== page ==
Wednesday, September 16, 2020

The Wisdom of Ontarians (or a few things we heard along the way)

These days when you turn on the news on the TV or open your email or facebook you are typically bombarded with rants, commentary, and critiques.  Everyone's got an opinion and increasingly it seems that it isn't the smart idea, or the moral perspective that wins out but merely the loudest voice.  It doesn't matter how bombastic or how absurd the view is, if it can spouted enough and heard over everyone else then it is taken as news, as as fact, and as the socially accepted view.

The result of this shift (I think) is that we all move into a defensive posture - whether with family or friends, making choices about what to eat or watch, or simply talking about the world.  We are surrounded by critique and so we become increasingly critical and cynical.  In turn this means that we stop listening to the opinions and ideas of others and simply brace ourselves to attack or to be attacked.  I suspect that the problems of our world - of which there are many - would be easier to address if we weren't all so jaded and ready with our responses before others have finished talking.  It might sound hokey but the things I have learned while trekking just by listening are some of the best life lessons I have received.  


I suppose we have the advantage over many today.  We have the time to listen and are often so tired after a day of hiking that when someone comes up to us and begins to chat we simply don't have the energy to do more than listen.  On the surface this might seem horrid - like being stuck on a bus or an airplane next to the person who won't leave you be.  Ultimately however it has been one of the best parts of our trek across Canada - just quietly listening to those around us and receiving their wisdom.  

There are so many people today - even those with family and friends - who sadly seem very lonely, and who seem to just to want to talk to someone who listens.  I have come to see that what regular people and strangers on the street have to say is a gift for us, just as being able to give them a few minutes back to listen to them is a gift  for them. 

With that said, Ontario has been vast and a long trek and we have had the opportunity to be given lots of inspirational stories and advice along the way.  With the border of Ontario on the horizon, we impart to you the wisdom of Ontarians.

Our profound thanks to every person who took a few minutes from their lives to share themselves, their beliefs, options, their hopes and their dreams with us!  

Enjoy.

 
(1) You can sympathize, you can try to empathize, and you can help us to have a voice by amplifying what needs to be said, but you can’t have my experience. You can only watch, learn and try to be a better person.


(2) So many of us try so hard to change our community and our little piece of land, but there are so many interests that want credit, so many organizations that hold things up so that they can be noticed, and politicians who want to keep issues rather than solve one thing and move onto the next.  Change comes from the hard work of small groups of often unsung, unnoticed, and un-praised individuals in every community you will travel through. But change does happen. 

(3) There are two types of people, those who want to  appear to do something and those who do it. 


(4) Perception is the issue, how we perceive our communities, our environment, and one another.  If we presume something about the world it changes our perception.  However if we take the time to learn and see what is actually going on in our neighbourhoods then so much can be seen differently and therefore approached and resolved in a different manner.  That's why you need new faces, new identities and new people doin their best out there.  Because we new new perspectives!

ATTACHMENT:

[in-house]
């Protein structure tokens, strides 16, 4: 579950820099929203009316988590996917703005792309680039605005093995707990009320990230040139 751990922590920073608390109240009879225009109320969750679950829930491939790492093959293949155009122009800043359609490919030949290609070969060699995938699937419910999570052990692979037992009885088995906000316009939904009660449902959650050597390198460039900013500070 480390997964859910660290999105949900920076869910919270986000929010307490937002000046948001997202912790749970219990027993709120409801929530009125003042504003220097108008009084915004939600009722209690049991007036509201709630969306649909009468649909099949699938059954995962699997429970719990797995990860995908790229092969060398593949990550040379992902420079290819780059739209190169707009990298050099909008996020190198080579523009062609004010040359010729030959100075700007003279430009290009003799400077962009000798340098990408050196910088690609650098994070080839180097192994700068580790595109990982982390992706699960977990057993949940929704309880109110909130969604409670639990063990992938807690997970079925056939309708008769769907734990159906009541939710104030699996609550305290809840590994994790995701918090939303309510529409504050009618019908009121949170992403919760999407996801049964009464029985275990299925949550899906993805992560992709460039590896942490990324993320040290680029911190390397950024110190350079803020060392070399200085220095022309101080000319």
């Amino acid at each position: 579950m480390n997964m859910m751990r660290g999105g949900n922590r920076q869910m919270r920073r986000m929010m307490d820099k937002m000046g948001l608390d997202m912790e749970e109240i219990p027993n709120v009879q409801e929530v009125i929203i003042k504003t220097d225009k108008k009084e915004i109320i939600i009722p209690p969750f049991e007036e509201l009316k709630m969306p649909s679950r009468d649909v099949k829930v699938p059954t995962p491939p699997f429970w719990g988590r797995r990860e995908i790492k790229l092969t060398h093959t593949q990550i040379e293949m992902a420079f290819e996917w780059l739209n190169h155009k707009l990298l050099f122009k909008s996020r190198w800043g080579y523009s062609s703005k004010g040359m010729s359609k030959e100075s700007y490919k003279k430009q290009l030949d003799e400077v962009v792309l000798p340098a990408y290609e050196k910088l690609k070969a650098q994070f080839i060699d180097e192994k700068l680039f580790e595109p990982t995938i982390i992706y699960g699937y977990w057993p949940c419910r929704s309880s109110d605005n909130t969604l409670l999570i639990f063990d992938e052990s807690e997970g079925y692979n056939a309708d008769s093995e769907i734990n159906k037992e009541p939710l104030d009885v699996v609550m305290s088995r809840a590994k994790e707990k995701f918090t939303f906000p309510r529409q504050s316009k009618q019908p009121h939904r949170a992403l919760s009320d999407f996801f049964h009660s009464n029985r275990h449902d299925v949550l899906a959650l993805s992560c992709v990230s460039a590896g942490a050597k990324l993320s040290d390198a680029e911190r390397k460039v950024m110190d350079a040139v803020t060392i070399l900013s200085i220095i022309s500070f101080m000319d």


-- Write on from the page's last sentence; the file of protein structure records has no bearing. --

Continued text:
(5) It’s all about keeping your eyes open.  Whether it is out in nature or in life.  If you don’t keep your eyes open then you won’t see what is around you, you won’t discover what is new, won’t find out what you don’t know, and won’t see how much beauty is out there.  It is perhaps the biggest challenge in getting youth outdoors – getting them to open their eyes to everything that is out there for them to discover.  Once nature is seen, once nature is in your eyes, you can’t stop seeing it and experiencing it.  

 


(6) Trust and believe in those things that you have experienced yourself, seen yourself and done yourself. 

(7)  If you need to be online while enjoying nature, you're missing the point (a Provincial Park warden)

(8) People need to expect more of themselves, everyday in every thought, in every comment, and in every action.  We each need to hold ourselves to the highest standard.  That’s the only way we all get through this together and make the world better. 


(9) Travelling, especially if you are cycling or hiking, restores your faith in humanity!  People are so much nicer and kinder than you will ever expect.  Sure there are a few challenging individuals along the way, but compared to the wonderful kindness of others they will fade into the background of your adventure! 


(10) Listen to those more experienced than you - you'll learn a lot.


(11) Enjoy today, because you aren’t promised tomorrow.

(12) Live simply from day to day.  Life has enough challenges - that are going to take rethinking everything from the environment to poverty to race.  If we don’t live simply to begin with then we just muddle up our world with problems of our own creation and don’t have the energy we need to deal with the real stuff coming our way.


(13) Respect nature out here, or it will humble you and make you respect it. 

(14) No matter how “old” you get, keep going, keep discovering, keep exploring and never forget to keep your eyes and mind open.  The world is amazing, don’t shut yourself off to it!  

 




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